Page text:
Please enter your organization and email above before downloading these articles.
Colleen isn’t well known to her neighbors. She’ll wave when they pass, but mostly she keeps to herself. In her mid-sixties, her husband is mostly homebound with health issues, so she takes care of him and reminisces about the business they built together but had to sell so she could be his caregiver. The kids visit, bringing the grandkids, but time is pressed for young families, and Colleen often spends afternoons alone, sitting on her porch. That’s where she got the news.
Colleen’s son called her, hardly able to speak. His wife had been in an accident that killed her and their young son. That left him alone to care for his disabled daughter, who needed a wheelchair to get around. He was distraught. Quickly, they planned that he and his daughter would move in with Colleen and her husband and try to make things work. It wouldn’t be easy, but they could manage.
The day Colleen’s son arrived with his daughter, he struggled to lift her wheelchair up the stairs. Across the street, Sheila was just leaving the house. She had a full schedule but noticed the scene. She paused and crossed to help. Emotions were still raw, and vulnerabilities were open and unmasked. Colleen burst into tears. As the story spilled out, a friendship began. Sheila cried with Colleen. She couldn’t imagine how Colleen and her son could manage to get the wheelchair in and out of the house twice a day. So she put the word out to neighbors. Carpenters needed to build a wheelchair ramp. No pay.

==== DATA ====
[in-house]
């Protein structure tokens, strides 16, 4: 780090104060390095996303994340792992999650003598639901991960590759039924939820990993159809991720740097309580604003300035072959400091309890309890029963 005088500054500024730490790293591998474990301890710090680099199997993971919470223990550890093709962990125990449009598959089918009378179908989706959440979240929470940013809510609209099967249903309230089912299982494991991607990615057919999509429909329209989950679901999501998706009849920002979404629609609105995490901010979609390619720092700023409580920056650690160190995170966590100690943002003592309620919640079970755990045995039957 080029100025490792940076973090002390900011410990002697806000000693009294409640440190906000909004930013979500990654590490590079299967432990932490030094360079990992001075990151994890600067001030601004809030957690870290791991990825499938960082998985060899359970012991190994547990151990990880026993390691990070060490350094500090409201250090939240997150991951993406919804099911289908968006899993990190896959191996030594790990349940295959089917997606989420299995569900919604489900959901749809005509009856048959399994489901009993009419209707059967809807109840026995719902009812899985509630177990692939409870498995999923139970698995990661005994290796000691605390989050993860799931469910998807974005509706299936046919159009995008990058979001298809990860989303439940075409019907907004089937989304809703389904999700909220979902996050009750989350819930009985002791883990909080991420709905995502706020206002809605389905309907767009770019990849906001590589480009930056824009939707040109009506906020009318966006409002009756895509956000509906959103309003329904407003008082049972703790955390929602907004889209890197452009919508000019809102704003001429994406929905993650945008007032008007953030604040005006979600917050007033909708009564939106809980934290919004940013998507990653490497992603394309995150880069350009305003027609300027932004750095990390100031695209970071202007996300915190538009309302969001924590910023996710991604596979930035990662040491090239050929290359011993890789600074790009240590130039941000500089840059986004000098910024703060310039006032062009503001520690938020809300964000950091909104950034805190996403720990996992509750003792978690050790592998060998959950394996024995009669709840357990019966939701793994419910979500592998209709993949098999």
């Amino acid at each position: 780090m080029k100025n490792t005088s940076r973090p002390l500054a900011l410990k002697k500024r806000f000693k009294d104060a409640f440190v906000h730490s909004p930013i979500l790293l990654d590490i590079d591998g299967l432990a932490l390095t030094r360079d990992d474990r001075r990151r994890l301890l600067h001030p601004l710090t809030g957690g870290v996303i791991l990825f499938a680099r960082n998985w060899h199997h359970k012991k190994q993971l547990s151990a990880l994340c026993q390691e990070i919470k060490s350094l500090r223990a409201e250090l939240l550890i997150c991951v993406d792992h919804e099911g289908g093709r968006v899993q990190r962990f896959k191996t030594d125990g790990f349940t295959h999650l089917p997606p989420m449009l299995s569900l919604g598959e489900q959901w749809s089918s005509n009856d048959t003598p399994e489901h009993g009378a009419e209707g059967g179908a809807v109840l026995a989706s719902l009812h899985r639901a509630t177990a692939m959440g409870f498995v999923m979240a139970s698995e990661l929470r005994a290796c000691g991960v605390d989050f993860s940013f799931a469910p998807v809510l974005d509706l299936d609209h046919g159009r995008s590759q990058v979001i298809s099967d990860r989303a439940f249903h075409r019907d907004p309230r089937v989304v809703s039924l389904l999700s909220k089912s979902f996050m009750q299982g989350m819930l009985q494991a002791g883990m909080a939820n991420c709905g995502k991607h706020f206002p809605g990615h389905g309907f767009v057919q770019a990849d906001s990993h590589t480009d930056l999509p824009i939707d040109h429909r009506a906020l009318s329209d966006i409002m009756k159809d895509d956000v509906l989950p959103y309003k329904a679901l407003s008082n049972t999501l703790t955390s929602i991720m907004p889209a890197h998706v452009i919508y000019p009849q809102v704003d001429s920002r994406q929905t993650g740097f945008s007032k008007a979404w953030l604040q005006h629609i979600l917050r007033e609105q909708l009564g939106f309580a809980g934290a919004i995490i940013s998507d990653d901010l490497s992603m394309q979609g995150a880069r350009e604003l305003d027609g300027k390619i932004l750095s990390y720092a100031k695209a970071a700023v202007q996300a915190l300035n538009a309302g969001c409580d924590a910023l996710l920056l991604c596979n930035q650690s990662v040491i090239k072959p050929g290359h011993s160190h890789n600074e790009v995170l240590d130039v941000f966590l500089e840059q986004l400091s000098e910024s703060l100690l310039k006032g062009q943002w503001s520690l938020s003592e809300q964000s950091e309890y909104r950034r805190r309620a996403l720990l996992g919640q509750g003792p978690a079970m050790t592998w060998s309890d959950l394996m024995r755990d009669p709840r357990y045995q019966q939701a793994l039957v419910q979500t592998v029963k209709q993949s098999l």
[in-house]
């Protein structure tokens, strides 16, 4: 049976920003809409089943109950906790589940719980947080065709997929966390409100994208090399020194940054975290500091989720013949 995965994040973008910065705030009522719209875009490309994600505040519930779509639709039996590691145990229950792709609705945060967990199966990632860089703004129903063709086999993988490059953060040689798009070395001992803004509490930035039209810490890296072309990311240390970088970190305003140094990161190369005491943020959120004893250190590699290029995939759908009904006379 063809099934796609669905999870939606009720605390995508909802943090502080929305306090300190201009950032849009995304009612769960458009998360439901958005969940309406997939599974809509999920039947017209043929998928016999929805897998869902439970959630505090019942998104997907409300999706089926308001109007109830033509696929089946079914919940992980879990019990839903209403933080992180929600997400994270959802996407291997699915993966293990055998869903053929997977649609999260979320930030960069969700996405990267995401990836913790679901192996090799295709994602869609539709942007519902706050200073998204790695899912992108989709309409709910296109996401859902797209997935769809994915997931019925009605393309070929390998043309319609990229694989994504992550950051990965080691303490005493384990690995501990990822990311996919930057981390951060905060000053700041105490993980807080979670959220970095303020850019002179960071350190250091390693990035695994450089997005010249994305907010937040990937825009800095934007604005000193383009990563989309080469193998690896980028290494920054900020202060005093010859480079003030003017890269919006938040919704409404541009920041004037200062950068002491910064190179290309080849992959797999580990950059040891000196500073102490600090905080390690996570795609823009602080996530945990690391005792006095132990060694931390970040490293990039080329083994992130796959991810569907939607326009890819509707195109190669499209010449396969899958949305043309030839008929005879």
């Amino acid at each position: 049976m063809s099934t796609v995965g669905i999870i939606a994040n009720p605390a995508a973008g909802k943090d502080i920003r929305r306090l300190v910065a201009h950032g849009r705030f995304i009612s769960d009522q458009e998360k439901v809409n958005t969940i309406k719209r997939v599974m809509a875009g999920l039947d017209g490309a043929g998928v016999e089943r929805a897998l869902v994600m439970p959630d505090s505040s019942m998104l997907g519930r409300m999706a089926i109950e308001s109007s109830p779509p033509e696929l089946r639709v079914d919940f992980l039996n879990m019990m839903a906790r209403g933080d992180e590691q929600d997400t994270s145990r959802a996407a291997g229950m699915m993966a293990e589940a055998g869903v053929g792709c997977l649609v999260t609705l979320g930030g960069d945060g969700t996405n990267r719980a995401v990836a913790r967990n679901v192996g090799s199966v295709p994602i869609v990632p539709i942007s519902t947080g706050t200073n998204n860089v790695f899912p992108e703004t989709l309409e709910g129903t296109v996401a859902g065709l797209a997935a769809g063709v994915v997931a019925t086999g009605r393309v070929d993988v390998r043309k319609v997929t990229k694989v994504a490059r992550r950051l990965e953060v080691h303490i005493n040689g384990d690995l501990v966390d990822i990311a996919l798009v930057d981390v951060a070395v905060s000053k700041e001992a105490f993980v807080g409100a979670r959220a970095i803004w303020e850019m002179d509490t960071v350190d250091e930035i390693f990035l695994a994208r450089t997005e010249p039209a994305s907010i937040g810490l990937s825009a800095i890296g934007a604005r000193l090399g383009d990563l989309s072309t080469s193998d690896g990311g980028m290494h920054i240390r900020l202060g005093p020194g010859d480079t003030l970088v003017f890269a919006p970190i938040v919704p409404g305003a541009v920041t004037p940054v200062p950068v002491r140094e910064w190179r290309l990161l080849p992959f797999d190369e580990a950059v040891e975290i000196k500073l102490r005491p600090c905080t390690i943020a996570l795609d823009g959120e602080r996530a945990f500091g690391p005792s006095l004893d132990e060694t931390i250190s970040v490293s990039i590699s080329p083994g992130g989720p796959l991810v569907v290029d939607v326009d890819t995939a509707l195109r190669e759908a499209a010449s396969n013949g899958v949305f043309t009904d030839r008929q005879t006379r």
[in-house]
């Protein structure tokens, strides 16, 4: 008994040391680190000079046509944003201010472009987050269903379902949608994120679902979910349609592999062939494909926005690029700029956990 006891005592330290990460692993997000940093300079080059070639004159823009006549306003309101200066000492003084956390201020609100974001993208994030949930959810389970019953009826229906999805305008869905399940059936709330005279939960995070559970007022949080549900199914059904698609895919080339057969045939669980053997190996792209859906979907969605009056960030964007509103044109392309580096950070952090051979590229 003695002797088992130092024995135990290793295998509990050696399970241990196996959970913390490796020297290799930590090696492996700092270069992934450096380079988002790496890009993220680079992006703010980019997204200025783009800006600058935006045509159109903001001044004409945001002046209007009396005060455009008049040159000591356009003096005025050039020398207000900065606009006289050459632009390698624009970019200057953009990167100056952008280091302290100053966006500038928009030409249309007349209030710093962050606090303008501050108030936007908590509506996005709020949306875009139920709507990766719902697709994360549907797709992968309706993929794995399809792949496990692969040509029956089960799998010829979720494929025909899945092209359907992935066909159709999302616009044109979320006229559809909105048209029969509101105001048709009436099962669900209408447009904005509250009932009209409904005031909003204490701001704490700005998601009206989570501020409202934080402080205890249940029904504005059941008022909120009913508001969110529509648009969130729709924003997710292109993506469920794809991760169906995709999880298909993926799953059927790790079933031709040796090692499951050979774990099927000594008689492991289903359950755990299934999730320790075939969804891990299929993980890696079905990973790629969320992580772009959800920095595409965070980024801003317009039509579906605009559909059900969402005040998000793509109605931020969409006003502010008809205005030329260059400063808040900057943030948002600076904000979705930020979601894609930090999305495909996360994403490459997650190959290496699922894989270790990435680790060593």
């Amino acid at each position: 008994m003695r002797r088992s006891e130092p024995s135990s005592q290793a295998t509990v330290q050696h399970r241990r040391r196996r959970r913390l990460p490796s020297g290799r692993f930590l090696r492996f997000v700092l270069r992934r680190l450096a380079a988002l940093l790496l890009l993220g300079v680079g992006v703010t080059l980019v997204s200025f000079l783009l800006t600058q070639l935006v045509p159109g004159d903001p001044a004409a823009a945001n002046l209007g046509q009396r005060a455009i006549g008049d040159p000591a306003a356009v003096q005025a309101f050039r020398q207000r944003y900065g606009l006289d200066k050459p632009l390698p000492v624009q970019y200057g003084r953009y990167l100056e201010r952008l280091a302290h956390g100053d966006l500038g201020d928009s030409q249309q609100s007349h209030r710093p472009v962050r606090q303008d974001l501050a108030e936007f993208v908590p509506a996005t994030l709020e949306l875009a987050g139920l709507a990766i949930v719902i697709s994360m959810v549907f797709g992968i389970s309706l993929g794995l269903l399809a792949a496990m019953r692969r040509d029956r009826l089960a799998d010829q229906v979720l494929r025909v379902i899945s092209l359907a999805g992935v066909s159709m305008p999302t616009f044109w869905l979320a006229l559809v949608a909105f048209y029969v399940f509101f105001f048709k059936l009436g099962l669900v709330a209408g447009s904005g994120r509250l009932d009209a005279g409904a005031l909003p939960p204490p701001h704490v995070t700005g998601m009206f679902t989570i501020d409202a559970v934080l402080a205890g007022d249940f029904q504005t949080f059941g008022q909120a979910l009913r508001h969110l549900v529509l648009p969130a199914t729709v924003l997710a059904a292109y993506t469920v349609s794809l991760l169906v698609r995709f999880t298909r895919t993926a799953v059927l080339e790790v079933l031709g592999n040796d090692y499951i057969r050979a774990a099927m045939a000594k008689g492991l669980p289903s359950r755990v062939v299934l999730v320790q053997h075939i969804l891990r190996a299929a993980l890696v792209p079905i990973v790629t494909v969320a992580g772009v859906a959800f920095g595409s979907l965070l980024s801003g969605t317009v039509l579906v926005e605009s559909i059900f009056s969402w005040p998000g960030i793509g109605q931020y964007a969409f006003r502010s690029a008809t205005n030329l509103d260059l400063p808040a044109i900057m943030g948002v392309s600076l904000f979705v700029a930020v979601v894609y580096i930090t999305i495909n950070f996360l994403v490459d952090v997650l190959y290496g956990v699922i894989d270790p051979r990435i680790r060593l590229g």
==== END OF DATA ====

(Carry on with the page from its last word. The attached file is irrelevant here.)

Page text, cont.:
The next day, three carpenters showed up. They met Colleen. They met the bright girl in the wheelchair. They drew up plans and debated designs and materials. They made Colleen laugh, and then cry again because they were so kind. They recruited more help, and their daughters came over to welcome the special new girl to the neighborhood.
Ross, the lead carpenter on the project, hugged Colleen and told her how lucky she was. Ross had a disabled daughter who had died years before. He misses her every day.
“Doing something for this special girl feels like I’m doing it for my own daughter,” he said. “It does a heart good.”
Put Your Heart Into It... PassItOn.com®
Copyright ©2022 The Foundation for a Better Life. All rights reserved. Available under a Creative Commons Attribution NonCommercial-NoDerivatives 4.0 License (international): https://creativecommons.org/licenses/by-nc-nd/4.0/
This work is licensed under a Creative Commons Attribution-NonCommercial-NoDerivatives 4.0 International License
The Foundation for a Better Life, a 501(c)(3) non-profit organization, gives your newspaper permission to publish these stories in print and electronic media (excluding audio and video), provided the stories are published in their entirety, without modification and including the copyright notice. For any modification, permission must first be obtained from the Foundation by emailing email@example.com. Thank you.Your Comments
Click the like button above to access our facebook page, then ‘like us’ to get a dose of positivity in your feed.No thanks